Former IHK chief minister and National Conference (NC) leader Dr Farooq Abdullah accused the PDP of having betrayed the will of Kashmiris since the PDP had pledged to keep the BJP out of Kashmir. Abdullah eventually won the violence-marred polls.

Recently, in an interview given to India Today, Farooq Abdullah made it clear that India should wake up as it may lose Kashmir if it fails to control violence and mend fences with the youth and those who are in revolt against New Delhi. Meanwhile, the Indian government informed its Supreme Court that no talks will be held with separatists.


Article 370 of the Indian constitution was formulated particularly for IHK. it provided special autonomous status to people living under the Indian-controlled region. Enforced on January 26, 1950, Article 370 was termed an attempt by New Delhi to achieve two objectives: first, to prevent the secession of Indian-controlled parts of IHK by providing special privileges in the form of autonomy. And second, to ensure the secular nature of the Indian state. J&K is the only Muslim-majority state in the Indian Union and is presented as a model of religious diversity and unity of the Indian state.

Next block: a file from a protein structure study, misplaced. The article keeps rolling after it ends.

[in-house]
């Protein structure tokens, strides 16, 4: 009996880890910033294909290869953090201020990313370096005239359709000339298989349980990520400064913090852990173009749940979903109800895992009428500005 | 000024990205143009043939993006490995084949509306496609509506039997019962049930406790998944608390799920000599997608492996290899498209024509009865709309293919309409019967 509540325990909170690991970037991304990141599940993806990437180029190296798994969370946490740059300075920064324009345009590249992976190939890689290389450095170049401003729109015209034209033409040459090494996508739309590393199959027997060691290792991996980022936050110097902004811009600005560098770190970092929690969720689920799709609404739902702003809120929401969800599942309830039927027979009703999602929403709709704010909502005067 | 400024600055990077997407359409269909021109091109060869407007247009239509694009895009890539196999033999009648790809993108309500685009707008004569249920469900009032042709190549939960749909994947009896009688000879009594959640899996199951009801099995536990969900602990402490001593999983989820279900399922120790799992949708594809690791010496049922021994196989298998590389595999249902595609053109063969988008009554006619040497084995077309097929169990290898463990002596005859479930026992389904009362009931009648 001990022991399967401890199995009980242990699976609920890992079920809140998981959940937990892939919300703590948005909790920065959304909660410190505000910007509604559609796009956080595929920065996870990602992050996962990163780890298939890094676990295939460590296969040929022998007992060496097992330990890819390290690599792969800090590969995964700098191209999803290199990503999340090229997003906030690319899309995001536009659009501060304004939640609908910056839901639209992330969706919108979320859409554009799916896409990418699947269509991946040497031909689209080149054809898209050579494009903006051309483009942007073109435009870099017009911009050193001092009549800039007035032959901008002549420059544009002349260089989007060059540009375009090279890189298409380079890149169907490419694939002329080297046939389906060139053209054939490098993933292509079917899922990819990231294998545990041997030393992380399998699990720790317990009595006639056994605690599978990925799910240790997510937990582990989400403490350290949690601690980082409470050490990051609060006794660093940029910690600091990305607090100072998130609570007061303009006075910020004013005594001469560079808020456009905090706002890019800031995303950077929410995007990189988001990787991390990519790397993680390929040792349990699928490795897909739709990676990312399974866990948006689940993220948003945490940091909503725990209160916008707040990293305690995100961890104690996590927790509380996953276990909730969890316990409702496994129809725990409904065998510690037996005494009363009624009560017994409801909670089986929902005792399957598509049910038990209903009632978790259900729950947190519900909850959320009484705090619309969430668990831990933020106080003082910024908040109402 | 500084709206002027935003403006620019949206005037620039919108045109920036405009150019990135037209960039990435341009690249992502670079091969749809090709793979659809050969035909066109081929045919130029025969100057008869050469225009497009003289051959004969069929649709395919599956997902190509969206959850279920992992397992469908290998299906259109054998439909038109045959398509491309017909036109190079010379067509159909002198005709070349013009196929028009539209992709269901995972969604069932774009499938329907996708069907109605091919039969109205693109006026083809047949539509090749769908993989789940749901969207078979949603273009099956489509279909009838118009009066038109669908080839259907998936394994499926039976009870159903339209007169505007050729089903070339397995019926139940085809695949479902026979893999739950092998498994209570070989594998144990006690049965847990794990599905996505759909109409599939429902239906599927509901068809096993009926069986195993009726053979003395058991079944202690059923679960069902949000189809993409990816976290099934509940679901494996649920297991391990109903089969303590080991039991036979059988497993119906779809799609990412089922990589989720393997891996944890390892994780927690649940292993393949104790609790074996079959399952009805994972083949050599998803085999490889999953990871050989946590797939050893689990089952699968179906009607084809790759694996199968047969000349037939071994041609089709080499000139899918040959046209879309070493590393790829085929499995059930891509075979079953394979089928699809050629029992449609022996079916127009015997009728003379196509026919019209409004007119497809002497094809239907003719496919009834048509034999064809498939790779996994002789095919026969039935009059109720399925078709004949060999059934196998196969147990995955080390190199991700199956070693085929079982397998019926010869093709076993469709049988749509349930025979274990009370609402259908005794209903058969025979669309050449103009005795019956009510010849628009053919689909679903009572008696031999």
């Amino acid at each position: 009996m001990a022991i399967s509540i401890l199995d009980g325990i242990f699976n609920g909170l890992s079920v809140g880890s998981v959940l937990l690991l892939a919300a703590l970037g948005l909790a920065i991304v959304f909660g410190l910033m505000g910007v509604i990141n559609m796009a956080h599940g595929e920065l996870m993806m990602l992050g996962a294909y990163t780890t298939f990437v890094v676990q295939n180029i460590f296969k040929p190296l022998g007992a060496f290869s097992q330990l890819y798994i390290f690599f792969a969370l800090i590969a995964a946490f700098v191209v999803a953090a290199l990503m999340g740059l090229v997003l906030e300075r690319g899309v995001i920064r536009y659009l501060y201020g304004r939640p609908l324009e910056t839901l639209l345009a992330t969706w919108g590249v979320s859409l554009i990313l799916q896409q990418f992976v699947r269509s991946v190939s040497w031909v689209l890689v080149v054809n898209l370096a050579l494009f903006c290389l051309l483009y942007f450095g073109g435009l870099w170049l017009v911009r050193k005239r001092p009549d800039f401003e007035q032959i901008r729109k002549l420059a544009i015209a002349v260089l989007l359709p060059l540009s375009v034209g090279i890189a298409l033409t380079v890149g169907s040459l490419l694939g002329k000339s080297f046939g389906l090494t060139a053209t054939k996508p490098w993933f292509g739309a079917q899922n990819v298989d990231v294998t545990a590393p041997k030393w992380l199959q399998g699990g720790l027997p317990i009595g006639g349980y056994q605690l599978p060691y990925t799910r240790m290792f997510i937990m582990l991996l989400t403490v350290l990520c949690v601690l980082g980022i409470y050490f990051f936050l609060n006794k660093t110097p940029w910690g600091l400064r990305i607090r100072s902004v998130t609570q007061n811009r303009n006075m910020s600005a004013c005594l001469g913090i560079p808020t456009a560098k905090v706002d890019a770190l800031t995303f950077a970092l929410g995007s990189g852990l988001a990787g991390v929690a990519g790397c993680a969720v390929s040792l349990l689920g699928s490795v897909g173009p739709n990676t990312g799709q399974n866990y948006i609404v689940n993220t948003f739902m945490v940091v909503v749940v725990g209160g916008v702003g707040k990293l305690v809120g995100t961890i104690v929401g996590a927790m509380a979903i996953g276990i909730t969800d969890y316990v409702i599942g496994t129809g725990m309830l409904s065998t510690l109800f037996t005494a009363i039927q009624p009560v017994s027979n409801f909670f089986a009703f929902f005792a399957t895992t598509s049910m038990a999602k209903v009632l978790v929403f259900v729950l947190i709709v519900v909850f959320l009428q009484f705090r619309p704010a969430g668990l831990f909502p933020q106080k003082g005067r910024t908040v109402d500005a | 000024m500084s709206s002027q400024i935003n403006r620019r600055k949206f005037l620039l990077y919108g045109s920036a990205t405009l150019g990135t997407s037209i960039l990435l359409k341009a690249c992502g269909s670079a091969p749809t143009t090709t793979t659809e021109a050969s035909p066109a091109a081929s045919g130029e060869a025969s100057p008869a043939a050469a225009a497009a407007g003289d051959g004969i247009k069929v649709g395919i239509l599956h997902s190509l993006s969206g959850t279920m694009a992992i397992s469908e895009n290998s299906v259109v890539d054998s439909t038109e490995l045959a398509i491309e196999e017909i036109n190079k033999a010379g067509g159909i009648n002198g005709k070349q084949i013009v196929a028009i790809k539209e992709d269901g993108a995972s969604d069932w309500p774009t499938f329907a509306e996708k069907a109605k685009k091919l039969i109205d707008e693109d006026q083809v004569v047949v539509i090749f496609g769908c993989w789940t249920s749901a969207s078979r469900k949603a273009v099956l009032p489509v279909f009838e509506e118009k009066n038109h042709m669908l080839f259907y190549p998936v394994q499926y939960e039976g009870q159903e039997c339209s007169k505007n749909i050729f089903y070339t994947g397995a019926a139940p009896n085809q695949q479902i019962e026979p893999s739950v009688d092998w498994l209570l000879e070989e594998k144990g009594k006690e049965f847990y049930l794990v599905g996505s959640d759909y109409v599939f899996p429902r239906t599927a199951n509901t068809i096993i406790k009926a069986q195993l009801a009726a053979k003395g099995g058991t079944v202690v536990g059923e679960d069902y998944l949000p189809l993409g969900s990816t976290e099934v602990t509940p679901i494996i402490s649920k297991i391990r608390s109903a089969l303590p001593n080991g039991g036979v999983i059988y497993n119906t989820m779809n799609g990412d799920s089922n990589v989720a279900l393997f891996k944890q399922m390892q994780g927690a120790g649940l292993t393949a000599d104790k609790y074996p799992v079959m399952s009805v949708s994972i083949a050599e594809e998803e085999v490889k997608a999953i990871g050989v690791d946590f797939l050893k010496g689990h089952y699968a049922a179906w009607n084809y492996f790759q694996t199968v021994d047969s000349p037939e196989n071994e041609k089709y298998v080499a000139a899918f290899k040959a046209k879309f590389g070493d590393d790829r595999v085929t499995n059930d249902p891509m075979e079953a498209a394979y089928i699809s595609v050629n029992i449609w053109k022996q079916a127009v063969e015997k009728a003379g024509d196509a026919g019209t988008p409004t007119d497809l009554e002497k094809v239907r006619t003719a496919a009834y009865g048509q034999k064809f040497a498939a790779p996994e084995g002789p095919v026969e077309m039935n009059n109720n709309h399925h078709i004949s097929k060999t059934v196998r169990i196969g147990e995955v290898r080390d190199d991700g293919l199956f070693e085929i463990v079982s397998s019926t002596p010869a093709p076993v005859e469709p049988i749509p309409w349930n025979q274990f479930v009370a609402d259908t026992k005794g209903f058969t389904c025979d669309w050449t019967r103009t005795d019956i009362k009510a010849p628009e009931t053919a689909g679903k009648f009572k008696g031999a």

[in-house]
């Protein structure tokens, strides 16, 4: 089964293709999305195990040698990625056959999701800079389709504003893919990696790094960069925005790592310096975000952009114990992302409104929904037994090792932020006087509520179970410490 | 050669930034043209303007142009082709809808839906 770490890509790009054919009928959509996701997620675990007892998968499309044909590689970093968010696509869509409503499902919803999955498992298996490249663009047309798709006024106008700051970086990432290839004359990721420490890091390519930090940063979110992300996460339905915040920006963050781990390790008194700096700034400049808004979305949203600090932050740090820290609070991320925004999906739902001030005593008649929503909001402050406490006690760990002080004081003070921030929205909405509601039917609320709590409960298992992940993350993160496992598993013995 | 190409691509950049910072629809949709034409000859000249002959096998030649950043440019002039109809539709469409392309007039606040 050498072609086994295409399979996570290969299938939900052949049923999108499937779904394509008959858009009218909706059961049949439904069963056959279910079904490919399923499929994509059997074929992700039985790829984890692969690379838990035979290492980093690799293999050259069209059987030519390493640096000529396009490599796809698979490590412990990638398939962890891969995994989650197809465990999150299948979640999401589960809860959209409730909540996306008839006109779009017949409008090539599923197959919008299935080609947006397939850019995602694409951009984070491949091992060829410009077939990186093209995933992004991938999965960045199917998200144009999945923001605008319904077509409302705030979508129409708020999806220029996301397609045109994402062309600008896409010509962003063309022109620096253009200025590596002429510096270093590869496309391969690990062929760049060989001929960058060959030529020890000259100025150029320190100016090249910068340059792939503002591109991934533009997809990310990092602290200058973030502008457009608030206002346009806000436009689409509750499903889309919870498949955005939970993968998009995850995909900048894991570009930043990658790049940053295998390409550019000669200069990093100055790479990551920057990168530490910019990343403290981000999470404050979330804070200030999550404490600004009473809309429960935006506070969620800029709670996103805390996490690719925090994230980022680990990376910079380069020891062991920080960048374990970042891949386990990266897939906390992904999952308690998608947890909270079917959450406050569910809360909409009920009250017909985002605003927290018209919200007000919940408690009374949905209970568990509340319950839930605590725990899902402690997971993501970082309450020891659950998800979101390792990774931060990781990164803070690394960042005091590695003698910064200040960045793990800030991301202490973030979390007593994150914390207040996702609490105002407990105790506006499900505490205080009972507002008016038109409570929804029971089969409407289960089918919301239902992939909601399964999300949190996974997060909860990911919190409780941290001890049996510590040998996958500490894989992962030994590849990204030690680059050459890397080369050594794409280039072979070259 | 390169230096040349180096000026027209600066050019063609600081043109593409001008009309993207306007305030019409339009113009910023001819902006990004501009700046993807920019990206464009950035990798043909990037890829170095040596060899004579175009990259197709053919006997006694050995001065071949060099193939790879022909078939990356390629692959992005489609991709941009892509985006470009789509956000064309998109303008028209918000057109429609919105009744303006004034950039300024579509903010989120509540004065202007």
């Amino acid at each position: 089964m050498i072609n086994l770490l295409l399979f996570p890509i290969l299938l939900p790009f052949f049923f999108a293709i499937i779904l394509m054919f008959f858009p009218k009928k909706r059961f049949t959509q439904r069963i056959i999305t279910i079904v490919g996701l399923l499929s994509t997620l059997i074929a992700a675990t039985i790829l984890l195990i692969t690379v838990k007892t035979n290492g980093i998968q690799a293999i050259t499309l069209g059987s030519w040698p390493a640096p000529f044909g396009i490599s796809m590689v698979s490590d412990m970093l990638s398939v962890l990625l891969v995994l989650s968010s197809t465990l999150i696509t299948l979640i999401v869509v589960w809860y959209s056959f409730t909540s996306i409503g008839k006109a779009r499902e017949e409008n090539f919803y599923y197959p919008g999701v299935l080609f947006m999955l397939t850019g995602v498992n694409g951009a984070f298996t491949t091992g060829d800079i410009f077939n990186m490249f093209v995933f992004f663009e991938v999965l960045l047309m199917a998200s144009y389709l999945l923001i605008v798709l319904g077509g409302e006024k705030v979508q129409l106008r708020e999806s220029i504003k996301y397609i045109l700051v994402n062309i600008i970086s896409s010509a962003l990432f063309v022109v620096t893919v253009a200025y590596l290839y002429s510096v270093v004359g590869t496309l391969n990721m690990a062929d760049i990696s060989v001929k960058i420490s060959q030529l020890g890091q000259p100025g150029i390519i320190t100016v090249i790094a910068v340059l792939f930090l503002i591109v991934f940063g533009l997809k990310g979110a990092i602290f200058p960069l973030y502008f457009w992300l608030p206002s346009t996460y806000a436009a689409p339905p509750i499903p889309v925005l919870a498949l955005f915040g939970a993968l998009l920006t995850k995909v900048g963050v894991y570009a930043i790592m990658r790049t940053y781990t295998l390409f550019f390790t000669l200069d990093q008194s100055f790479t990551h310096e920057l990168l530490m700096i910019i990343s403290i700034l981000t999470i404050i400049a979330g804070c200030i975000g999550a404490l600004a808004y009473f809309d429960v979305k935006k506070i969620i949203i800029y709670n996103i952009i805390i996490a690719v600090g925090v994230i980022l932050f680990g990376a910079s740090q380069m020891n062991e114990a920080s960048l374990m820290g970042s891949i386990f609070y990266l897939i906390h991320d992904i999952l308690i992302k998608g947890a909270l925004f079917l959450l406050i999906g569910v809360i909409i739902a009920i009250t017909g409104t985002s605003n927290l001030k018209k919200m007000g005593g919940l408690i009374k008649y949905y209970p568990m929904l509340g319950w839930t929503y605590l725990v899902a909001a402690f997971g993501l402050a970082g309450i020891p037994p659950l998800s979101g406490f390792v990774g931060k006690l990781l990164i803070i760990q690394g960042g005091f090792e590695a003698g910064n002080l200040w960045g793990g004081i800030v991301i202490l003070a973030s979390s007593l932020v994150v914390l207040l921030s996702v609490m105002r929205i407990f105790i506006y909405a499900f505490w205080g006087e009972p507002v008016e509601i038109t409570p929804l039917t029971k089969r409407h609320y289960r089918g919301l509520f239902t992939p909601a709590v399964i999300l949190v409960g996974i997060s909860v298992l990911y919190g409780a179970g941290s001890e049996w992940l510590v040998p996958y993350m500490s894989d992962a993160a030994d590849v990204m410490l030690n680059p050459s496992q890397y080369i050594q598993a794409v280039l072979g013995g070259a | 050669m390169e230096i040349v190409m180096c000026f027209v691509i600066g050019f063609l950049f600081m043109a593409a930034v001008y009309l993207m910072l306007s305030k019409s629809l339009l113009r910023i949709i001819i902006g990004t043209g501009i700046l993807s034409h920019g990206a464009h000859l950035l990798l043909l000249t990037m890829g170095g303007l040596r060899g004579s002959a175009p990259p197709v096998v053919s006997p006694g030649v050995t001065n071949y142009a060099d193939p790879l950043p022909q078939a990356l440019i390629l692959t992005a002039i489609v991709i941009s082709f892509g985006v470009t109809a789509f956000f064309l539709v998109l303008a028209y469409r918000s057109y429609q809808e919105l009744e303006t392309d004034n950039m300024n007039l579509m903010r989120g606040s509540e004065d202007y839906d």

An article titled “What is Article 370: three key points” which was published in the Times of India on May 28, 2014, argues that as per Article 370, except for matters related to defence, foreign affairs, finance and communications, the Indian parliament needs the state government’s agreement to apply all other laws in IHK. This means, compared to other Indians, the state’s residents live under a separate set of laws, including those related to citizenship, ownership of property and fundamental rights. As a result of this provision, Indian citizens from other states cannot purchase land or property in IHK.

Narendra Modi
Narendra Modi

But with the passage of time, the Indian state not only reneged from its pledge to hold a plebiscite to determine whether the people of IHK want to join India or Pakistan, but also began to curtail the so-called autonomy given to that former princely state under Article 370. For instance, the positions of Sadr-i-Riasat (president) and prime minister were abolished and deepening of the centre’s rule in IHK became a policy of the Indian state.